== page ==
Performant Animations Using KUTE.js: Part 2, Animating CSS Properties

The first tutorial of the series focused on providing a beginner-friendly introduction to the KUTE.js library. In that tutorial, we only animated the opacity and rotateZ property for our elements. In this tutorial, you will learn how to animate the rest of the CSS properties using KUTE.js. 

Some of these properties will require you to load the CSS plugin, while others can be animated using the core engine itself. Both these scenarios will be discussed separately in the tutorial.

Box Model Properties

The core KUTE.js engine can animate only the most common box model properties: width, height, top, and left. You will have to use the CSS plugin to animate almost all other box model properties. Here is an example that animates the top position, width and height of our boxes from the previous tutorial:

You might have noticed that I used allFromTo() to animate the top property of all the boxes. However, I used fromTo() to animate individual boxes. You should remember that the boxes stay in their final state once the animation completes.

With the help of the CSS plugin, you will be able to animate margin, padding, and borderWidth as well. Once you have included the plugin in your project, the rest of the process is exactly the same.

Animating Transform Properties

You can animate almost all the transform properties mentioned in the spec with the help of the core engine itself. There is no need to load the CSS plugin in this case.

You can animate the element translation in 2D space using translate. Similarly, you can use translateX, translateY, and translateZ in order to animate the elements along the respective axes. For the translateZ property to have any effect, you will also have to set a value for the parentPerspective property. Here is an example:

If you click the Start Animation button and observe the animation closely, you will see that the red box translates -200 in the X direction first. After that, it moves to its original position and starts translating in the Y direction. The reason for the box to animate translateX first is that we have added a delay for the translateY animation using the offset property.

Just like translation, you can also perform rotations along a specific axis using the rotate, rotateX, rotateY, and rotateZ properties. Since rotateX and rotateY are 3D rotations, you will have to use the perspective property for the rotation animation to work as expected. The following example shows how using the perspective property affects the overall animation for these two properties.

In the above example, box A and box B start their rotation along the Y axis at the same time, but the resulting animation is very different because of the perspective property. You might have noticed that the orange box is not performing the rotation around its center that was applied to it using animateAll. This is because all animations have a duration of 500 milliseconds by default, and we are applying both animateAll and animateA on the orange box at the same time.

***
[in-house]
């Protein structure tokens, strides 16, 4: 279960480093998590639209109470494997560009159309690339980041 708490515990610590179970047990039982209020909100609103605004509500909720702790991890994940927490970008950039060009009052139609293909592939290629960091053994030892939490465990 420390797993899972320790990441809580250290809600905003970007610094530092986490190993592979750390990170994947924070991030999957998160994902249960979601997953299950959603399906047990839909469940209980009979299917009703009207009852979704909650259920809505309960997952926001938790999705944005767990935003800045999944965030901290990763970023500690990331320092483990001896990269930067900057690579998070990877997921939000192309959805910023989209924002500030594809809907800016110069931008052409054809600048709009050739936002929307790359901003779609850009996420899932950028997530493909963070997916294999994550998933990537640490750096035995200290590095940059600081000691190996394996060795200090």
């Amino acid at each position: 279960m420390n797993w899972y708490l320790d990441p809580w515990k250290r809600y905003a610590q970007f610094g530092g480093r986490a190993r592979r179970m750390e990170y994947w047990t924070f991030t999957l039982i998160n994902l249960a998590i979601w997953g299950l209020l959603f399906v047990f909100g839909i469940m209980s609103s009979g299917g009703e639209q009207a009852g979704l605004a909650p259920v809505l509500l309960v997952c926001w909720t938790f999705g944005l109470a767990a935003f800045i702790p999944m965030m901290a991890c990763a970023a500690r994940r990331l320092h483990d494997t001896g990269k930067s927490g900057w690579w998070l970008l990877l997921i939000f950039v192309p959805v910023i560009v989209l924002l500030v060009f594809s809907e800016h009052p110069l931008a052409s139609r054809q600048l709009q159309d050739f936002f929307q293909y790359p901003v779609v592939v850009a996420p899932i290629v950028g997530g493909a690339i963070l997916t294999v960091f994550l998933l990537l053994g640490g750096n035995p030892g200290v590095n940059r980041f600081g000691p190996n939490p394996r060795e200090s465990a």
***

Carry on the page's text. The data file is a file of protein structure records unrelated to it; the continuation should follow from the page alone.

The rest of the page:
Since animateA is applied after animateAll, its animation takes precedence over animateAll. You will see that the common rotation using animateAll is still being applied on the orange box once you increase the animation duration. In other words, you cannot animate different transform properties using multiple tween objects at the same time. All the transform properties that you want to animate should be specified inside a single tween object. The following example should make it clear:

Using the CSS Plugin

As I mentioned earlier, not all CSS properties can be animated using only the core KUTE.js engine. You need to use an extra CSS plugin to animate properties like padding, margin, background position of images, and other border-related properties. So, before you try any of the examples in this section, you should include the plugin in your project.

Once you have included the plugin, you will be able to animate the border-radius property using borderRadius. You can also animate all the corner border-radius values individually using borderTopLeftRadius, borderTopRightRadius, borderBottomLeftRadius, and borderBottomRightRadius. Here is an example that shows the animation in action.

If you click the Start Animation button, you will notice that the top left border-radius for the red and yellow box is animated after a delay. This is because of the offset property. The rest of the radii are animated as soon as we click on the button. The above example was created using the following code:

We have not chained the tween objects together, so all the animations start at once this time. You can also animate the color of different borders in a similar manner using borderColor, borderTopColor, borderLeftColor, borderBottomColor, and borderRightColor

Final Thoughts

In this tutorial, we learned about different CSS properties that can be animated with and without the use of the KUTE.js CSS plugin. If you have any questions, please let me know in the comments.

The next tutorial will cover different animations that can be created using the KUTE.js SVG plugin.

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